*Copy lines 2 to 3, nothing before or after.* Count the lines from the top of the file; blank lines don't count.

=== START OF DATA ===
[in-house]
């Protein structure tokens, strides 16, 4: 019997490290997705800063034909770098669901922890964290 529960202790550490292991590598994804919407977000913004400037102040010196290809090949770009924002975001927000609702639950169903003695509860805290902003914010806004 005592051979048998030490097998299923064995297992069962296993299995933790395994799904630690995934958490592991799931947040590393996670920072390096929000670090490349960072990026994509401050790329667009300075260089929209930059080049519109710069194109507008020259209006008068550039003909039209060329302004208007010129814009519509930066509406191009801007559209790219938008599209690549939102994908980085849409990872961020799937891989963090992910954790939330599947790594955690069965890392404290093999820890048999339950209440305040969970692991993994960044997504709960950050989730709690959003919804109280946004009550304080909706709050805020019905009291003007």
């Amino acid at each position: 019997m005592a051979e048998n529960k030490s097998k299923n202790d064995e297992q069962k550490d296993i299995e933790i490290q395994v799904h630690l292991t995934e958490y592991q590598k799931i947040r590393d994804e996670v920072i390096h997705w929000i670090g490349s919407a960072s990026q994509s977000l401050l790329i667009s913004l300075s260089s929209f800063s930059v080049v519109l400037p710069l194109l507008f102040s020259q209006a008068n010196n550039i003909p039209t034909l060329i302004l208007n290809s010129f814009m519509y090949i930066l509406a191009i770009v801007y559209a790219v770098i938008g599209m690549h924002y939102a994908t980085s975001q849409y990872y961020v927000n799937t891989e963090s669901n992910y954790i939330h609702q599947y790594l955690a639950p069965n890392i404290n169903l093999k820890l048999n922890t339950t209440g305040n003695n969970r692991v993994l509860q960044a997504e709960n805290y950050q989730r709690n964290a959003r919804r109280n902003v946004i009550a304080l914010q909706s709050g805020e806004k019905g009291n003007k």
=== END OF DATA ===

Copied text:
């Protein structure tokens, strides 16, 4: 019997490290997705800063034909770098669901922890964290 529960202790550490292991590598994804919407977000913004400037102040010196290809090949770009924002975001927000609702639950169903003695509860805290902003914010806004 005592051979048998030490097998299923064995297992069962296993299995933790395994799904630690995934958490592991799931947040590393996670920072390096929000670090490349960072990026994509401050790329667009300075260089929209930059080049519109710069194109507008020259209006008068550039003909039209060329302004208007010129814009519509930066509406191009801007559209790219938008599209690549939102994908980085849409990872961020799937891989963090992910954790939330599947790594955690069965890392404290093999820890048999339950209440305040969970692991993994960044997504709960950050989730709690959003919804109280946004009550304080909706709050805020019905009291003007």
């Amino acid at each position: 019997m005592a051979e048998n529960k030490s097998k299923n202790d064995e297992q069962k550490d296993i299995e933790i490290q395994v799904h630690l292991t995934e958490y592991q590598k799931i947040r590393d994804e996670v920072i390096h997705w929000i670090g490349s919407a960072s990026q994509s977000l401050l790329i667009s913004l300075s260089s929209f800063s930059v080049v519109l400037p710069l194109l507008f102040s020259q209006a008068n010196n550039i003909p039209t034909l060329i302004l208007n290809s010129f814009m519509y090949i930066l509406a191009i770009v801007y559209a790219v770098i938008g599209m690549h924002y939102a994908t980085s975001q849409y990872y961020v927000n799937t891989e963090s669901n992910y954790i939330h609702q599947y790594l955690a639950p069965n890392i404290n169903l093999k820890l048999n922890t339950t209440g305040n003695n969970r692991v993994l509860q960044a997504e709960n805290y950050q989730r709690n964290a959003r919804r109280n902003v946004i009550a304080l914010q909706s709050g805020e806004k019905g009291n003007k």